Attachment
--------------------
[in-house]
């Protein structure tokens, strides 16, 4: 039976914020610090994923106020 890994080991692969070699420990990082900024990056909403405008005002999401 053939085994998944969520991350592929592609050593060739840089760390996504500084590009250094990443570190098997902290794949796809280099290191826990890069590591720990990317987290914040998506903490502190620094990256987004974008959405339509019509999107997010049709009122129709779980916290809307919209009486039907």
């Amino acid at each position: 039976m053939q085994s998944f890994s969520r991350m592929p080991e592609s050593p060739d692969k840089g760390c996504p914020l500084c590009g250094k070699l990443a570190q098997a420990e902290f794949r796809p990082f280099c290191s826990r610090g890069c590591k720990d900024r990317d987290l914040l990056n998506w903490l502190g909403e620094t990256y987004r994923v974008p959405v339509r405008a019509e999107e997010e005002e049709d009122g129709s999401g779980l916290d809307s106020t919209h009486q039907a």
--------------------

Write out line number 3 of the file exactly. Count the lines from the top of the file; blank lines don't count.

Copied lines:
């Amino acid at each position: 039976m053939q085994s998944f890994s969520r991350m592929p080991e592609s050593p060739d692969k840089g760390c996504p914020l500084c590009g250094k070699l990443a570190q098997a420990e902290f794949r796809p990082f280099c290191s826990r610090g890069c590591k720990d900024r990317d987290l914040l990056n998506w903490l502190g909403e620094t990256y987004r994923v974008p959405v339509r405008a019509e999107e997010e005002e049709d009122g129709s999401g779980l916290d809307s106020t919209h009486q039907a």